|The big battery day has arrived! The batteries are AGM type ( glass mat from Magnacharge) and were around $500 each. We are going to have 4 of them, which I think is average for a boat this size. These are by trojan ( not to be confused with the computer viruses! ) and have about 240 amp/hours each. All together we will have 960 amp hours. This means we could power something like a light, that draws 1 amp, for 960 hours before the batteries fizzled out . Or we could power something that drew 960 amps ( like a "giant space laser" for example...) for 1 hour. The windlass draws about 120 amps, so we'd be pretty poor sailors to take 8 hours to set our anchor.|
|The top of the page image is
actually a musical video of us getting them, and the 110lb Bruce anchor,
in. Just wave your mouse over it if you haven't already by accident, or
right click it to "save as" if you can't view it in the browser. (.wmv)
The battery "box" is just that. Seated very low in the boat, completely below the water line, we found they just fit. This should be something that is planned far in advance.
|They fit very
tightly, and had to be stomped in place to get them down. I ended up hurting
my hand on the rope as I wasn't paying attention to the way it was pointing
with the rope wrapped around it 3 times when the battery let loose! Duh!
After lifting 4 batteries over the transom, across the cockpit, and into the
boat,, we were pretty pooped out. Good thing we didn't have 5, I couldn't
have done it.
The top of the box has a lid that will be gasketed and bolted down to seal it just in case. If it ever gets flooded, the bilge pumps can keep running at least. We have read stories of people holed by a dead head or cargo container, and the pumps would go for 1/2 hour then die because the contacts on the batteries were rotted quickly by salt water and electrolysis. We could never figure that out. Why have an electric pump, when the batteries are going to be flooded by the time it turns on? Hmmm.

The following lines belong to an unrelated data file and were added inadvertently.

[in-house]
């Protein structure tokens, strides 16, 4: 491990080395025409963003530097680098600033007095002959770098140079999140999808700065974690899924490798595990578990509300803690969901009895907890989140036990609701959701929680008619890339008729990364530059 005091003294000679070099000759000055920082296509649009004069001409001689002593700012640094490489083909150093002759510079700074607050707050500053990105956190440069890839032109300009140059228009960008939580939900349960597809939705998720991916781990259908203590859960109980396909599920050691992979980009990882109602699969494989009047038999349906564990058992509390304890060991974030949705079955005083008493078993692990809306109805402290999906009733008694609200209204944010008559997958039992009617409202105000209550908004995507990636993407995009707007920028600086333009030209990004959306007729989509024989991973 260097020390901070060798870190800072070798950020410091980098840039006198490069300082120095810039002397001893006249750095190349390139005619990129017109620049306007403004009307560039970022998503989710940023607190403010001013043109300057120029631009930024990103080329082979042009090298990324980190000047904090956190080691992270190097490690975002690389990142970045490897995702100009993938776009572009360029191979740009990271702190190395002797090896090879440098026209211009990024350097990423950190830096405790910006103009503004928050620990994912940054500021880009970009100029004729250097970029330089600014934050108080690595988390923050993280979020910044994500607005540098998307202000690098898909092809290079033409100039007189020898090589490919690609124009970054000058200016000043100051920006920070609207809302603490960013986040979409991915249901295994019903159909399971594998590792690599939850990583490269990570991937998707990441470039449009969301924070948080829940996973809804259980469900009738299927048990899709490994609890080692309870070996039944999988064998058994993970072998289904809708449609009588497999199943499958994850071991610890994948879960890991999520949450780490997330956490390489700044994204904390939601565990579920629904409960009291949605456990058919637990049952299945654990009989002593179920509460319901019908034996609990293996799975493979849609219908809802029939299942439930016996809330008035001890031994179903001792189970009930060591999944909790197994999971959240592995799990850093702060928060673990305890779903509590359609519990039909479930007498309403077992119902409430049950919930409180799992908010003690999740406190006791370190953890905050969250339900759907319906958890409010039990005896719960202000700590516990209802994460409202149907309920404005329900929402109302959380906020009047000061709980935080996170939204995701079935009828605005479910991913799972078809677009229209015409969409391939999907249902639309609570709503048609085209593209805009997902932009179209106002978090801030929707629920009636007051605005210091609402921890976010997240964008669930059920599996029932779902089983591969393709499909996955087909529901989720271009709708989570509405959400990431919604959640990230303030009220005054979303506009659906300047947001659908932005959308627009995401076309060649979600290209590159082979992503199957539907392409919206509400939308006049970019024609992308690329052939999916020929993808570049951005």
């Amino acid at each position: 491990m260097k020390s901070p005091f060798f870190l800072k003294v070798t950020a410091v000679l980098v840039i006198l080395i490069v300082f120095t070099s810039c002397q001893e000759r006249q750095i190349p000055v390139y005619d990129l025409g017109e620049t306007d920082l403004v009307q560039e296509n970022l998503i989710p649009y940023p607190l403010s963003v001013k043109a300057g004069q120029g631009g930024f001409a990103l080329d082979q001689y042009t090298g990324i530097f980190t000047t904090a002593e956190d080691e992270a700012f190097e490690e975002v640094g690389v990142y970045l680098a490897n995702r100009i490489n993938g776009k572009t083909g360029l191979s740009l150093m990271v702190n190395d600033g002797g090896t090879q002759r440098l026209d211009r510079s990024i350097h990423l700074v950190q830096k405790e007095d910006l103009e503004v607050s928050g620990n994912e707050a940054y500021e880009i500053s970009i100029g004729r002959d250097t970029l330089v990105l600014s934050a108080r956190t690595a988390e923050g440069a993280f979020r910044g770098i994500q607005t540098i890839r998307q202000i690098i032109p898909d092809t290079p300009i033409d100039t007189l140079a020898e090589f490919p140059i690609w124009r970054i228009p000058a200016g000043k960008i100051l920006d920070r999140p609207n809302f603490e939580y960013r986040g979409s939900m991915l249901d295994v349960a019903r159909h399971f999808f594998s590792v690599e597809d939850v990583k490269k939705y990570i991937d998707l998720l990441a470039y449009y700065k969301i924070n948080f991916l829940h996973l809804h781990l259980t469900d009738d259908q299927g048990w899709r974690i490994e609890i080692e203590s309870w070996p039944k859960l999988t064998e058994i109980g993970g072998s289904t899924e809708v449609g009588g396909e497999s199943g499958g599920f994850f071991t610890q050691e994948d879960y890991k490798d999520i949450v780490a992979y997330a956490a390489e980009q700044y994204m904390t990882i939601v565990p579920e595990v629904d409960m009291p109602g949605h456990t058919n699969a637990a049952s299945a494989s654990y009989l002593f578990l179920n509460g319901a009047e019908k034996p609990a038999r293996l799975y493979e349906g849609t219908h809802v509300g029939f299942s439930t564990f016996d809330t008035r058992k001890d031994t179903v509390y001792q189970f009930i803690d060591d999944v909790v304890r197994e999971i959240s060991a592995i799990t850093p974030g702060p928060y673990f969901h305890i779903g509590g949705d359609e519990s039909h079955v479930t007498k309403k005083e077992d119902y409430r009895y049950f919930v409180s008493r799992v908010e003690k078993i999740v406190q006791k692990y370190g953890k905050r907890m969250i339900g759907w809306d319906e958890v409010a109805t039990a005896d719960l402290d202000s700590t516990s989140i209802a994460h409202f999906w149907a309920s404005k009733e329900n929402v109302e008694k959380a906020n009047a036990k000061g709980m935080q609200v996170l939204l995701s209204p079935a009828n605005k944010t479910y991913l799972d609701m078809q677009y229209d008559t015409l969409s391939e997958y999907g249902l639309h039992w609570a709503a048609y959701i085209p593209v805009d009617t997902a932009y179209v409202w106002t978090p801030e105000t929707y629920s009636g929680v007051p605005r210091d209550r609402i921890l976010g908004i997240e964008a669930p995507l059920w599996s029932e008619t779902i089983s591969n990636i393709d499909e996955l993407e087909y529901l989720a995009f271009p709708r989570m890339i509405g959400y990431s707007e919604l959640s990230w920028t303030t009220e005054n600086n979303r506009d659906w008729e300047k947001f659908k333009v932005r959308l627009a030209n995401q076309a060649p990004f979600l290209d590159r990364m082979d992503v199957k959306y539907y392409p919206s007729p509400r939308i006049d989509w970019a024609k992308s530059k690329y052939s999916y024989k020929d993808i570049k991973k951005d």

|Late into the night I worked on
the little cabinet above the dining area. I had to be careful how far it
stuck out as it could become a head banging hazard. The panel for the
Xantrac inverter, battery monitor, the load diverter, bilge pump manual
control, and my little level indicator
They just barely all fit!
|The experience from past cabinet
building ( over the last few weeks ) has told me that maybe making the
shelving and frame as much as possible before putting it in would be a good
Tomorrow I will finish the right side as it is to be a book case for Gena.
The batteries aren't hooked up yet, but once they are I will be tempted into mounting the over head lights. My order of LEDs from hebeiltd.com, an LED manufacturer, just came in. Their prices are unbelievable. 1/5 of the cost from the states, for the same thing! And they actually communicate one on one if you have questions. I'll definitely refer them to anyone looking for LEDs.
11 hours - Brought up batteries and installed them, made cabinet over the dining area aft bulkhead.